As the news media trumpet the government’s dubious line that PI reforms will cut motor premiums, injured people must grapple with a complex and confusing system for compensation claims
It is a safe bet that on a glorious bank holiday weekend the British public did not notice major reforms of lower-value personal injury claims.
Anyone interested in finding out might not have been much better informed from national media headlines such as ‘new rules to crackdown on fraudulent insurance claims’ (BBC) and ‘motorists set for £1 billion savings in crackdown on fake whiplash claims’ (ITV).
The reality of the changes coming into force on 31 May is that all whiplash claims are now subject to a fixed tariff for compensation and those RTA claims worth less than £5,000 are subject to the small claims limit. In short, claimants can expect to receive less and may have to act for themselves.
The government hailed the advent of the reforms, and the launch of Official Injury Claim – the portal for handling lower-value RTA claims – by repeating insurers’ pledges that motorists will be on average £35 better off each year.
Justice secretary Robert Buckland QC said that for too long the system for making whiplash claims has been ‘open to abuse by individuals looking for an easy payday – with motorists paying the price’.
However, critics quickly spotted problems. Complexity is one issue, with unrepresented litigants having to rely on a 64-page guide to running their claim. Richard Miller, head of justice at the Law Society, said there were ‘grave concerns’ over the ability of unrepresented claimants to use the portal. Solicitor and law firm owner Kerry Underwood, in a series of Twitter posts, slammed the document as ‘drivel’.
The issue of hybrid claims, where a victim has suffered whiplash (subject to tariff ) and a nonwhiplash injury (which is not) remains unresolved.
The government’s approach is that judges and courts should decide on where compensation levels should be set, and this will inevitably end up with test cases being resolved in the Court of Appeal. Representatives of claimant lawyers and insurers are working together to identify cases that might be suitable.
‘Under the Civil Liability Act, valuing hybrid claims is now all but impossible,’ said Matthew Maxwell Scott, executive director of the Association of Consumer Support Organisations. ‘This leaves claimants and their representatives in a legal no man’s land, uncertain whether or not to accept an offer.’
Concerns have also surfaced about the ease with which fraudsters might produce a copycat website to induce people to give personal details thinking they are registering a claim.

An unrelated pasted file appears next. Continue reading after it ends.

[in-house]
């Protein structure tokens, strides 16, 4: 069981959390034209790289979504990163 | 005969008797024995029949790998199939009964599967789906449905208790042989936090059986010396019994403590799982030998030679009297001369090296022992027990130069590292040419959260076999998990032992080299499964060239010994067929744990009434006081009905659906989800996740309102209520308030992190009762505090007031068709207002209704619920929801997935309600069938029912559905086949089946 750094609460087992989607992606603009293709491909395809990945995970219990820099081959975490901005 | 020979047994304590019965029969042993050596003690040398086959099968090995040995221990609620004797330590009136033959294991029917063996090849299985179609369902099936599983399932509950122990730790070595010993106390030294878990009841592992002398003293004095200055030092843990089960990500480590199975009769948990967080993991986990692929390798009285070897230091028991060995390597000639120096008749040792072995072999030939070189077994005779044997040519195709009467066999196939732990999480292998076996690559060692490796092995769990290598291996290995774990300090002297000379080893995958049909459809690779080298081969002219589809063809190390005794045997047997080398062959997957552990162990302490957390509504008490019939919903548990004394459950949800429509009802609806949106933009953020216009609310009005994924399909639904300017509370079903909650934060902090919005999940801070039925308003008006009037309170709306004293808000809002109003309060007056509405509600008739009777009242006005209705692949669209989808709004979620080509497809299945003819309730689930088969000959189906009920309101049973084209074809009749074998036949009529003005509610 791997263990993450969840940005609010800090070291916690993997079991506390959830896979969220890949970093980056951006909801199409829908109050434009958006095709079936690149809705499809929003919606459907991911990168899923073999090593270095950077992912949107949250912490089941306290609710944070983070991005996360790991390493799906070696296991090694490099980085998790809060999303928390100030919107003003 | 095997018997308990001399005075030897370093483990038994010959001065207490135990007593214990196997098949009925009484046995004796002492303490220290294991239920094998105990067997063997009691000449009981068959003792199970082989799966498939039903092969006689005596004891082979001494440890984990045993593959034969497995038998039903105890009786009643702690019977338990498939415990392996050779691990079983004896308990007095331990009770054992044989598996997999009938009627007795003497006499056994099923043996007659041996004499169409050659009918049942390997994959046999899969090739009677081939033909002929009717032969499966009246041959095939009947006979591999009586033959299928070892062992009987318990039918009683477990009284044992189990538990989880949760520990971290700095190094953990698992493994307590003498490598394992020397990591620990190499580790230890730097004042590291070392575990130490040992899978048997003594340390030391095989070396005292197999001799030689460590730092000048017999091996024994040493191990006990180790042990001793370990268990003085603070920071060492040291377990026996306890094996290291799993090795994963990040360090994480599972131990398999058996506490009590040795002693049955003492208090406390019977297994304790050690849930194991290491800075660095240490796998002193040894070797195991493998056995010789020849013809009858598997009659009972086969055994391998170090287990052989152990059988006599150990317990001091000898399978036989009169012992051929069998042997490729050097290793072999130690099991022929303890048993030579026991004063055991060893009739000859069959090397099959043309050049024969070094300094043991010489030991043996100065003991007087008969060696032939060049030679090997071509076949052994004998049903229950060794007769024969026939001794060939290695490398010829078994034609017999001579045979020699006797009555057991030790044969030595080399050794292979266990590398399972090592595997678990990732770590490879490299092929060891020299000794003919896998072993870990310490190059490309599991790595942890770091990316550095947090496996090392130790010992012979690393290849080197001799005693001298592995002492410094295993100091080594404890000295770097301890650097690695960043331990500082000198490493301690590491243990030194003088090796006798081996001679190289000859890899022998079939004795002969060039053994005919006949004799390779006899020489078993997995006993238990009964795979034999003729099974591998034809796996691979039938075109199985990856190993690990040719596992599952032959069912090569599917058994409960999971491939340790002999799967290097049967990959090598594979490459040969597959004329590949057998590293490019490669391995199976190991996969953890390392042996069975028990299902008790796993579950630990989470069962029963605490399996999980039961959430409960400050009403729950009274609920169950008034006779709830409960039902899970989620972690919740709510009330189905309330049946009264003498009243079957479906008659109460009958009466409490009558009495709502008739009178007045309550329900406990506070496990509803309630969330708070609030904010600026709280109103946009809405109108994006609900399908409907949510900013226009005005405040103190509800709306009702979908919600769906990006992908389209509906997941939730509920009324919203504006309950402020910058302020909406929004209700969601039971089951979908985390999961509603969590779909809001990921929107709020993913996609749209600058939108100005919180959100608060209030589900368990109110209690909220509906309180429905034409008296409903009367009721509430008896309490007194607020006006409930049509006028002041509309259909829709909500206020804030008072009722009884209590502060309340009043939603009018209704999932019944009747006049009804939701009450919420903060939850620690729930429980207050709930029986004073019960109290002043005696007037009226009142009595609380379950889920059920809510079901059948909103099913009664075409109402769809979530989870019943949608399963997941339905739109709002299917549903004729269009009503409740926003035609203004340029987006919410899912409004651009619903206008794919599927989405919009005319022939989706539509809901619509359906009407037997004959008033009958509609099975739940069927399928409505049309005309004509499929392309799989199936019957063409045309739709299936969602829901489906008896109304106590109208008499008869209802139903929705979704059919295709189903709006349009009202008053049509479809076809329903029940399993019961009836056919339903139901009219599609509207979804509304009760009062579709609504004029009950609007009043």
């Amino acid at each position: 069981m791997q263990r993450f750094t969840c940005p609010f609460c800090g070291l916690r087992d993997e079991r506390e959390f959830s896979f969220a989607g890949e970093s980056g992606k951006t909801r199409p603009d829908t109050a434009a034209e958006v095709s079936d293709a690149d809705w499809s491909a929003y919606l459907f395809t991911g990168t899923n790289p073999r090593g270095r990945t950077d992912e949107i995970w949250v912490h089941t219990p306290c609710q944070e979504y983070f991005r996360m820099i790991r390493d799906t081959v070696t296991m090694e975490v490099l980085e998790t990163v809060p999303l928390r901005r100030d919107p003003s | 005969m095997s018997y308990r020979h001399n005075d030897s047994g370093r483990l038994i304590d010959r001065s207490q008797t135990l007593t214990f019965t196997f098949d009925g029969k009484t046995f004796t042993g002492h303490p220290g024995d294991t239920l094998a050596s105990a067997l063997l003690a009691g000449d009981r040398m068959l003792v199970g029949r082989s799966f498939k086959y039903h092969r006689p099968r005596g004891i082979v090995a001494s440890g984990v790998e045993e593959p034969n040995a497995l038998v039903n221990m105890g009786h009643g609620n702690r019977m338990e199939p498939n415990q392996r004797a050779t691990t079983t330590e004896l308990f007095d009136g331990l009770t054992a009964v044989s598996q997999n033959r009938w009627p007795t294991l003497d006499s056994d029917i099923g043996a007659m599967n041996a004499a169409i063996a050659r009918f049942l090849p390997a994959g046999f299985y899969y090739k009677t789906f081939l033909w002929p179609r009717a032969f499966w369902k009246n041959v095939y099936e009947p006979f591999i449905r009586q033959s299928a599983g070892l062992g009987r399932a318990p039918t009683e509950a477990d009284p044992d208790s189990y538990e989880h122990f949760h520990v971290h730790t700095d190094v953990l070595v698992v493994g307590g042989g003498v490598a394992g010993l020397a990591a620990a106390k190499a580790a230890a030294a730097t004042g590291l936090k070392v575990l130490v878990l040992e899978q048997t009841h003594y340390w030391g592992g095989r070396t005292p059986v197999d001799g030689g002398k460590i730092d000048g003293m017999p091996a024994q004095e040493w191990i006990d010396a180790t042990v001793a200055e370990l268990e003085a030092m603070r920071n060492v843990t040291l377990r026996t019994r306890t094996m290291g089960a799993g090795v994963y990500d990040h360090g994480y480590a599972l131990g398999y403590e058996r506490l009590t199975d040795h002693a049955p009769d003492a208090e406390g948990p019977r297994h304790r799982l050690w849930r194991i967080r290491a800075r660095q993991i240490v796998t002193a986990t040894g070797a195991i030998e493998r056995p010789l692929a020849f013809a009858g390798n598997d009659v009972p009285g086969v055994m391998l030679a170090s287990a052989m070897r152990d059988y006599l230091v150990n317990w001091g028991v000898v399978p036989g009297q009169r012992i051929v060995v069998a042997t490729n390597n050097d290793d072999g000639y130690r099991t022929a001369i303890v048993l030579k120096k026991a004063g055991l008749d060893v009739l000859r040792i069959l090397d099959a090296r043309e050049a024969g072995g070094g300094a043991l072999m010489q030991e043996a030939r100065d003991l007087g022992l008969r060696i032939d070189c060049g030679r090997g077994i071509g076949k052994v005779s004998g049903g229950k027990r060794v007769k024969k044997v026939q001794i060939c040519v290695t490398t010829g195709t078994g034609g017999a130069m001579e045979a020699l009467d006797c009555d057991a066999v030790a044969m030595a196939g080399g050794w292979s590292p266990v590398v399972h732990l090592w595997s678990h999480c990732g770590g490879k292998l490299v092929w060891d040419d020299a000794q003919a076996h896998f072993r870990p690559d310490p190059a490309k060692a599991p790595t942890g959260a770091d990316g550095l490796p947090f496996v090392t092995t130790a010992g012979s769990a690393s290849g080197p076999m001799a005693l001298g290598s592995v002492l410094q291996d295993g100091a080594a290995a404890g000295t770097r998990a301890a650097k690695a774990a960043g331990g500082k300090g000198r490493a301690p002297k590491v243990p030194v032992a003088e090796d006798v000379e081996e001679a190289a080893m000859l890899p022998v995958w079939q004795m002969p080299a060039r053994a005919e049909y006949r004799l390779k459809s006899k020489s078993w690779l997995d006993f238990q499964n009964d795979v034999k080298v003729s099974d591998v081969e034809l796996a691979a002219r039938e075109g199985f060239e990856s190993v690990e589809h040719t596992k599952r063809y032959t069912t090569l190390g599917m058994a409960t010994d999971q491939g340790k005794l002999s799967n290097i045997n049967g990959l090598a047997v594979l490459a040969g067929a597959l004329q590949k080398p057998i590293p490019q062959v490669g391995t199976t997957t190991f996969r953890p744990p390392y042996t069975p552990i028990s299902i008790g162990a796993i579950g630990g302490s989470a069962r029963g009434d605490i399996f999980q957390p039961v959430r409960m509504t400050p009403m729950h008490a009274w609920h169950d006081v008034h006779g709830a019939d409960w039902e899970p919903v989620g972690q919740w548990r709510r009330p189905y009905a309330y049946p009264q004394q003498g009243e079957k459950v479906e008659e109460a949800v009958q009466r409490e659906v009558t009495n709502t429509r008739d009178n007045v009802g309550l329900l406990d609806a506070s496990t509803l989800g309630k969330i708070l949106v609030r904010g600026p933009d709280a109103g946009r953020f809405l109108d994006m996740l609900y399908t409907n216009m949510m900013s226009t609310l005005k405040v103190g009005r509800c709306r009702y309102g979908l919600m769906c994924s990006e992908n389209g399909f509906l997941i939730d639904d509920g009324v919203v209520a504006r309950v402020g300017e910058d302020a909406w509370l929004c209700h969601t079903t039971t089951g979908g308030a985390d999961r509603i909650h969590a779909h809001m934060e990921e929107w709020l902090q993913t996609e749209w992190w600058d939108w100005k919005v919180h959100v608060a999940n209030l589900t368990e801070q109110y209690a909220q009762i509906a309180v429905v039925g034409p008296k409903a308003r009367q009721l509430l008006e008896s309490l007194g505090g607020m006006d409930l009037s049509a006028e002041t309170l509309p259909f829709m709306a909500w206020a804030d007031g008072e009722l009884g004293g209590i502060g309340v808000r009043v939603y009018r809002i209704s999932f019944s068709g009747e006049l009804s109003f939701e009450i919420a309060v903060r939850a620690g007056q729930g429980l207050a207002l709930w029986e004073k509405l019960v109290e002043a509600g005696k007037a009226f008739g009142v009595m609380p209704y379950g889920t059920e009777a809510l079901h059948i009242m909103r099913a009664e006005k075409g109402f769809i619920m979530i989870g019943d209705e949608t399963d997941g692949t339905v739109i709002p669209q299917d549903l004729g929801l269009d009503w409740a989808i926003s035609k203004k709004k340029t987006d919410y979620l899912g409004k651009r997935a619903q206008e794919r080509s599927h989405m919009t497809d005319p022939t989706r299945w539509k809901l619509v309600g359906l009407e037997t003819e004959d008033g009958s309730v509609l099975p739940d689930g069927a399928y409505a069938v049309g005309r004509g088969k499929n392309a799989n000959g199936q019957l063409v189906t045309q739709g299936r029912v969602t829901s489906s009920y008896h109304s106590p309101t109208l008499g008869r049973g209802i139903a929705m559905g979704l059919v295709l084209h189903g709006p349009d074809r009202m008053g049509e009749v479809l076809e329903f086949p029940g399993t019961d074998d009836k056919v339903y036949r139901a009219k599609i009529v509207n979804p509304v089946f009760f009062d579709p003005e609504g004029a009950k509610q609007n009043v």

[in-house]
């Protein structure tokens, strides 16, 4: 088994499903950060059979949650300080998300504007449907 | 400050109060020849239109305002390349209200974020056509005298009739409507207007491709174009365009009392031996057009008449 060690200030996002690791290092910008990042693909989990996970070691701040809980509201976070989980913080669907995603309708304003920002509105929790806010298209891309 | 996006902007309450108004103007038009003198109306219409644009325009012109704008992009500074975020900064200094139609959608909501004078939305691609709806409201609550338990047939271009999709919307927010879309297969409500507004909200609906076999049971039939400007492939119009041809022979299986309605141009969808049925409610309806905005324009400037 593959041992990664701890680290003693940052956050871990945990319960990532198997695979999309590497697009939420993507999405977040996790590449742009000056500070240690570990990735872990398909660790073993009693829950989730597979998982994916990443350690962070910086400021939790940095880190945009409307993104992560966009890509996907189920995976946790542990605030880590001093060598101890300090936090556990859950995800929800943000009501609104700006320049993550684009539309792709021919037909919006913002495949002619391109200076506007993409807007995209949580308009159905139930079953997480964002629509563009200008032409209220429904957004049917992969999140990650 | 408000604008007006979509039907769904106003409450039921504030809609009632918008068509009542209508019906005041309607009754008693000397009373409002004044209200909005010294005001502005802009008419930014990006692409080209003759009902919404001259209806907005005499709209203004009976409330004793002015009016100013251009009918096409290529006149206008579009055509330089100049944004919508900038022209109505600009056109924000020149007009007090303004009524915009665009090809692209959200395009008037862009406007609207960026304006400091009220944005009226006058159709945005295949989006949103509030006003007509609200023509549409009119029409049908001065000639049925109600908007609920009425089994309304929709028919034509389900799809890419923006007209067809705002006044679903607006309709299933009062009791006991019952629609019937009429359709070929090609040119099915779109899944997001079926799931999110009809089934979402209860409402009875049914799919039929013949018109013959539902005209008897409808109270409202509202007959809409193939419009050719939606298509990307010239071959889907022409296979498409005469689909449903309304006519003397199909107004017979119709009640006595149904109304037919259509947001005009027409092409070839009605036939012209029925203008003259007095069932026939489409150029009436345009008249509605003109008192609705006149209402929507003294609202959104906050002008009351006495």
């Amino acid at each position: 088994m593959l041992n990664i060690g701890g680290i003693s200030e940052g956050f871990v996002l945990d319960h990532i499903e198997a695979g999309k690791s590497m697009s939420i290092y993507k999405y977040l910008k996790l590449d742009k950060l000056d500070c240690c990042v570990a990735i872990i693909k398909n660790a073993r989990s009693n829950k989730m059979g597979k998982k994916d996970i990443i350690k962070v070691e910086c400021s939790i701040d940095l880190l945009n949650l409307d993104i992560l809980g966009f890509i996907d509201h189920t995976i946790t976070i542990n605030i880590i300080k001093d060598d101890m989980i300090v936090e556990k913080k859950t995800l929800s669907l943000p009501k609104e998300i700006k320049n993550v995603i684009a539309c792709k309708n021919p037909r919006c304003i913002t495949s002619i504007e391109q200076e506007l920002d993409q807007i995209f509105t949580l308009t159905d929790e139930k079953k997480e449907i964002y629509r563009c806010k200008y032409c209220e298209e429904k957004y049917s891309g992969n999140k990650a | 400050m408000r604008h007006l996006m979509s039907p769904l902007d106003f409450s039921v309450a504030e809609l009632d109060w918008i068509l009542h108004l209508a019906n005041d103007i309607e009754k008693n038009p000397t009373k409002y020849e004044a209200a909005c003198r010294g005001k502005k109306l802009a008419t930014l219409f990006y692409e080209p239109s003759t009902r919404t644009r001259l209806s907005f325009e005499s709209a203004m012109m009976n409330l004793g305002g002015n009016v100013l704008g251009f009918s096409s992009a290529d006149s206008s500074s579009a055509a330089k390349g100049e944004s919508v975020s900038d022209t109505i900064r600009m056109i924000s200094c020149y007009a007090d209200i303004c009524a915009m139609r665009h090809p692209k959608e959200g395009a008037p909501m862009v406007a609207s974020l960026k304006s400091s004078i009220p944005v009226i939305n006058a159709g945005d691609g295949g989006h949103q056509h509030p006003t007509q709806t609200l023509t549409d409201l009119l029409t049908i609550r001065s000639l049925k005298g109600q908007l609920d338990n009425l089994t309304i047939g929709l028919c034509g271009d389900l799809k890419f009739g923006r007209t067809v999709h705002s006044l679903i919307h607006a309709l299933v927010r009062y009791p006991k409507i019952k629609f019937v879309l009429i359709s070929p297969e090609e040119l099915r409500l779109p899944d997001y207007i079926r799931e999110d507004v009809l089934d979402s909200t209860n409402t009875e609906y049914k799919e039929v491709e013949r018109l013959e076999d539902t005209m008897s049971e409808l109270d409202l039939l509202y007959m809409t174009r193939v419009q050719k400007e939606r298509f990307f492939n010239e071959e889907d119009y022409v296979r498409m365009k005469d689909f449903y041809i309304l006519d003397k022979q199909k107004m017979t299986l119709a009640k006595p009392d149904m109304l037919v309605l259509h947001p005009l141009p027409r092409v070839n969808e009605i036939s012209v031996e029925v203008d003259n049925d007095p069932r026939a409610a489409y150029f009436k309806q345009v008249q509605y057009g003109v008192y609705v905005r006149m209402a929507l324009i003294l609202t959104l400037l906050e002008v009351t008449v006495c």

Meanwhile legal businesses must simply get on with it. Some smaller Marooned in ‘no man’s land’ As the news media trumpet the government’s dubious line that PI reforms will cut motor premiums, injured people must grapple with a complex and confusing system for compensation claims firms have closed or stopped running lower-value claims, but the larger providers have honed their business plan believing they can make it work – even on the suff ocatingly-tight margins of the new tariffs.
Cardiff-based NewLaw hailed the creation of its own portal pilot, a structured online process to help claimants collect information needed, submit their claims and keep track of progress. National Accident Law, now running these claims rather than farming them out to other firms, said it has introduced ‘new systems, a comprehensive digital journey and enhanced triaging capabilities’ to cut out paperwork and simplify the claims process.
Claims management company Call Brian promised to ‘disrupt’ the government-led portal with its own 24-hour service, carrying out ID checks, preparing retainer documents, sending automatic chaser messages and scheduling in medical appointments. The company said users will be able to submit their claims within nine minutes rather than have to go through the Official Injury Claim website themselves.
National firm Slater and Gordon unveiled miplatform, designed to give customers the use of a suite of legal services in a single digital product. It will be rolled out for family law, conveyancing and other legal services, but for now is only available to guide claimants through the portal process. Chief executive David Whitmore said users ‘can have full confi dence that leading legal experts are looking after their claim, underpinned by cutting edge technology built around their needs’.
Ultimately, the government expects claim numbers to drop following the reforms. Certainly, some unrepresented claimants, faced with a portal they must navigate themselves and with the prospect of lower damages at the end, will drop out altogether. Law firms still in the market must hope they can persuade enough people to stick with their claim and be prepared to share a chunk of their relatively meagre compensation in exchange for helping them through the process.